But I also wanted the RUN toggle to be able set the jamming flip-flop if it was used, so I used a diode/resistor OR function to allow either method.



The resulting SET_MON signal then goes to the jamming ff.


Since there was no RUN_U signal anymore, I had to update UT4 to issue the OUT 4 command to clear the jamming ff, rather than just hoping that the operator will let go of the button.


taf123
 

Before getting on to the first interesting I/O device, I have to correct the upper memory decode story.

The decode schematic I posted previously was as an early attempt which did not work properly.  The problem was that the ROM on the main board was still using the original partial decoding based only upon the state of MA12 to select between the ROM at 8000 and the CDP1824 at the old location of 9000.

With the new decoding scheme, the ROM on the main board has to be disabled when any of the devices in the upper 16k of memory are accessed.  So I removed the 4013 ff latching MA4 as MA12, and instead generated a signal from the decoder to deactivate the ROM by raising the !R4K0 line HI whenever MA14 and MA15 are both HI (upper 16k).  I also included a jumper to disable the decoder in case I wanted to let something else on a future expansion board use this space instead.

Finally, I pre-wired all of the allocated decoded !CS line to the 4068 to activate the CDP1856's.  So here's the fully functional upper memory decoder.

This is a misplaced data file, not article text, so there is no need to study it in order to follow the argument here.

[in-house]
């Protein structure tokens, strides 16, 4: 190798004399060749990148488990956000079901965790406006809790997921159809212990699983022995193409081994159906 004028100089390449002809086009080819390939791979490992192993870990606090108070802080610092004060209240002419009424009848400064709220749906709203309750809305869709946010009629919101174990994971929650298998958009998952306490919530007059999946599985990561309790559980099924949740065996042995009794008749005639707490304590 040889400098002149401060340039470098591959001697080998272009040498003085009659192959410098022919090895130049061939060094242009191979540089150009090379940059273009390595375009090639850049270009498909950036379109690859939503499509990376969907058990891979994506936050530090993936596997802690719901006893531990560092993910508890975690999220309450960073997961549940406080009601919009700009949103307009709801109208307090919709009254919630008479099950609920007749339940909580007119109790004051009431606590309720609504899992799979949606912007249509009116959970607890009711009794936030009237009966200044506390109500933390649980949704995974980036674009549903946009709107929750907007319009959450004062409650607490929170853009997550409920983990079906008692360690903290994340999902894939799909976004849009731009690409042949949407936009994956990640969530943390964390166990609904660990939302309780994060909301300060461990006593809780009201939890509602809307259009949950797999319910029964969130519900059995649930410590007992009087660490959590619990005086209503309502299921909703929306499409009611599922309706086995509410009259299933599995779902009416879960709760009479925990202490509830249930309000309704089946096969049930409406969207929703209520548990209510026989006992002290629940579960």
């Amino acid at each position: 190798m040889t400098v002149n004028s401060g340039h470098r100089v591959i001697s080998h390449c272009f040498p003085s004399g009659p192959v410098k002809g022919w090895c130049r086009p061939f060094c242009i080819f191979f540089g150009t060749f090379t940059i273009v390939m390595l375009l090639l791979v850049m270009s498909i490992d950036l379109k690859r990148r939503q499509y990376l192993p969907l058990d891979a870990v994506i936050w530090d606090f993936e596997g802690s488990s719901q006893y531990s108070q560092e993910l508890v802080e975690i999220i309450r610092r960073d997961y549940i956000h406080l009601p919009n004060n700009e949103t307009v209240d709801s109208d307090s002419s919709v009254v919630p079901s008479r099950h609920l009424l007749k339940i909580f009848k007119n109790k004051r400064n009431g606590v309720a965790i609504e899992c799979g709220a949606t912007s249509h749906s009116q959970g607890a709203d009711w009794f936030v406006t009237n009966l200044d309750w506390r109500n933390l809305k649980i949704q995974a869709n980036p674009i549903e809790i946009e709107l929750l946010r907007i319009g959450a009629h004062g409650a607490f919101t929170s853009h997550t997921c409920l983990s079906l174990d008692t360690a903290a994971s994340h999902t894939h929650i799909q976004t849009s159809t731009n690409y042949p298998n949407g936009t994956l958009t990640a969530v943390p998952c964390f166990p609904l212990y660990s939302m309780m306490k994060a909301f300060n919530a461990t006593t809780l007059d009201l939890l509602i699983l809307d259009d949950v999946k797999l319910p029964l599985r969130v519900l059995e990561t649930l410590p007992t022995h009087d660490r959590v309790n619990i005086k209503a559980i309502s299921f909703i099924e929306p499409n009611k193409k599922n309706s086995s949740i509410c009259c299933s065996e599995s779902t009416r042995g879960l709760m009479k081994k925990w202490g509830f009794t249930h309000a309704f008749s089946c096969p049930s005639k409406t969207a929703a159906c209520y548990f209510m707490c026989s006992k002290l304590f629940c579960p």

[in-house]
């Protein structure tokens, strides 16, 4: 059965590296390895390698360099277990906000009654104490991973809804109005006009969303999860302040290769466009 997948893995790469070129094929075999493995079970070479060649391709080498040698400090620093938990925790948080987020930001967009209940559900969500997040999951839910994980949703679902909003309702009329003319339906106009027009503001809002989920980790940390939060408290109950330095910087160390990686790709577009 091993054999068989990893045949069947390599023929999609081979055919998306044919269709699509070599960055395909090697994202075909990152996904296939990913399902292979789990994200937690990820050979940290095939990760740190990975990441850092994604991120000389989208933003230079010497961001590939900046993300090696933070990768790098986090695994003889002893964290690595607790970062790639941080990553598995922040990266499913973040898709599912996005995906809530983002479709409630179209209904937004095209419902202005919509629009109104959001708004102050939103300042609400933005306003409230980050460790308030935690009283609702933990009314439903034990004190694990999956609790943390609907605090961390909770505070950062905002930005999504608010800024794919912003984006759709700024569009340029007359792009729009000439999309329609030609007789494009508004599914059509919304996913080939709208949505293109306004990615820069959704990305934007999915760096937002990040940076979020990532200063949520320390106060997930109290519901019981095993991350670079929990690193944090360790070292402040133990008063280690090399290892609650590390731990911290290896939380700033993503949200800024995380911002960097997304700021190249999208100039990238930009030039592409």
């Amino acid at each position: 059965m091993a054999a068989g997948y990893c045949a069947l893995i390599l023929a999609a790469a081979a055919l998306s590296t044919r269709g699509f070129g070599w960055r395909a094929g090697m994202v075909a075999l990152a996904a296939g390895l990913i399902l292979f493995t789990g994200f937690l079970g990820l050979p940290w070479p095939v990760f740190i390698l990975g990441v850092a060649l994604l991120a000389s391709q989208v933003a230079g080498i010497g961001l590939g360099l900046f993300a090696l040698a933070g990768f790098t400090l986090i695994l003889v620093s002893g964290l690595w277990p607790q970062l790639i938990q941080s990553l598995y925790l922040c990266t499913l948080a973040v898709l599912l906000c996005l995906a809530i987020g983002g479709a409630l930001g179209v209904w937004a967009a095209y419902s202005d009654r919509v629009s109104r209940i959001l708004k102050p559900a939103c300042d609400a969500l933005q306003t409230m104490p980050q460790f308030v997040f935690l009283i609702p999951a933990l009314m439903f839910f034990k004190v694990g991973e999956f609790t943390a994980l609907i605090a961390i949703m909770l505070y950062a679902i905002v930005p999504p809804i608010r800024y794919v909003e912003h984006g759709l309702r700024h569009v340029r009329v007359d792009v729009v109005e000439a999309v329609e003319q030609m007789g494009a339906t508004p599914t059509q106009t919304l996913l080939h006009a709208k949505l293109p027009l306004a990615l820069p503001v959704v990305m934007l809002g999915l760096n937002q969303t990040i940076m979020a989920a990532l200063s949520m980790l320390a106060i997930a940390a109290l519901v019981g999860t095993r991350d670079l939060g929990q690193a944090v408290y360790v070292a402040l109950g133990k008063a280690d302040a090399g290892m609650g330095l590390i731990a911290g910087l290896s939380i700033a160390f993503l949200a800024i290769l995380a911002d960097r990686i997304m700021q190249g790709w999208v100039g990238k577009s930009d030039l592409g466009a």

Now that the memory decode is correct, I can get on to I/O expansion.

The first device to be added to the memory-mapped I/O space is not actually an I/O device, but a very important support chip - a CDP1877 Programmable Interrupt Controller.

This device adds support for eight interrupt lines, with priority 7 (highest) to 0 (lowest).  These can be cascaded to add N priority interrupt lines, in increments of 8.

The CDP1877 is programmed to generate a LBR, Long Branch, to the ISR for each priority.  The PIC (or PICs) occupies the complete 4k block starting at E000, with the address of the vector register programmed into R1.

When an unmasked interrupt occurs, the CDP1877 asserts the CDP1802 !INTERRUPT line, which does a SEP to R1 as per normal Interrupt processing.  The CDP1877 then responds with the LBR <ISR address> for the corresponding interrupt.

With the decoding done, the CDP1877 is easy to add.  A set of pull-up resistors is added to ensure un-used IR lines do not cause spurious interrupts.  I did add a jumper to allow the main !INTERRUPT line to be disconnected until I have support for interrupts included in my future super-monitor.




I managed to get the CDP1877 in sexy mil-spec purple ceramic with the metal cap.



Until I'm ready to start writing ISR's, all I could do for testing was to poll the status register and clear any pending interrupts.

taf123
 
Edited

Next up, I intended to add an actual I/O device.  Since this was going to be an I/O-mapped device, I had to bite the bullet and finish converting the system to the full two-level I/O.

First off, I removed all of the single-level N-decoding, except for I64 used to clear the 8000 jamming flip-flop.  This allowed me to use N=1 to latch the I/O level, as per the CDP1853 data sheet design.

I decided at this point to decommission the STG1861 PIXIE graphics system as I was planning for bigger and better things.  A device which steals half the CPU cycles, requires clock sync with the CPU at only 1.79Mhz, throws out a ton of time critical interrupts, and disallows the 3-cycle commands, was just too limiting.